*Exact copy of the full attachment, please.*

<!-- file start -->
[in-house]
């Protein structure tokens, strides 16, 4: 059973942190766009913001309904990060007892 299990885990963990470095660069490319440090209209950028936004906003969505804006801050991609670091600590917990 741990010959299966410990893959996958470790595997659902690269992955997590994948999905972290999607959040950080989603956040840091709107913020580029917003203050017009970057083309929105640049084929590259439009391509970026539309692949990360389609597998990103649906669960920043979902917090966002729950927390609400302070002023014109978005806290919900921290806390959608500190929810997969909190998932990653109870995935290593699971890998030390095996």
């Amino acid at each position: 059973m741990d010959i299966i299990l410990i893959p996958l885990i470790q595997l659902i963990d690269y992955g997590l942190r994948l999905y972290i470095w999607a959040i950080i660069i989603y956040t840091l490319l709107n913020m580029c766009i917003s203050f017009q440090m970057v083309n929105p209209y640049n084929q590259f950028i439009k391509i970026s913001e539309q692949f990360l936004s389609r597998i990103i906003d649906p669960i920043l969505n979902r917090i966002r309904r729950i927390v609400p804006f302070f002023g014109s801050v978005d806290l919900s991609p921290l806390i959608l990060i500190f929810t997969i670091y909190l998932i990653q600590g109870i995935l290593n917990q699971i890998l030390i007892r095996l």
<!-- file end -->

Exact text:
[in-house]
């Protein structure tokens, strides 16, 4: 059973942190766009913001309904990060007892 299990885990963990470095660069490319440090209209950028936004906003969505804006801050991609670091600590917990 741990010959299966410990893959996958470790595997659902690269992955997590994948999905972290999607959040950080989603956040840091709107913020580029917003203050017009970057083309929105640049084929590259439009391509970026539309692949990360389609597998990103649906669960920043979902917090966002729950927390609400302070002023014109978005806290919900921290806390959608500190929810997969909190998932990653109870995935290593699971890998030390095996």
């Amino acid at each position: 059973m741990d010959i299966i299990l410990i893959p996958l885990i470790q595997l659902i963990d690269y992955g997590l942190r994948l999905y972290i470095w999607a959040i950080i660069i989603y956040t840091l490319l709107n913020m580029c766009i917003s203050f017009q440090m970057v083309n929105p209209y640049n084929q590259f950028i439009k391509i970026s913001e539309q692949f990360l936004s389609r597998i990103i906003d649906p669960i920043l969505n979902r917090i966002r309904r729950i927390v609400p804006f302070f002023g014109s801050v978005d806290l919900s991609p921290l806390i959608l990060i500190f929810t997969i670091y909190l998932i990653q600590g109870i995935l290593n917990q699971i890998l030390i007892r095996l």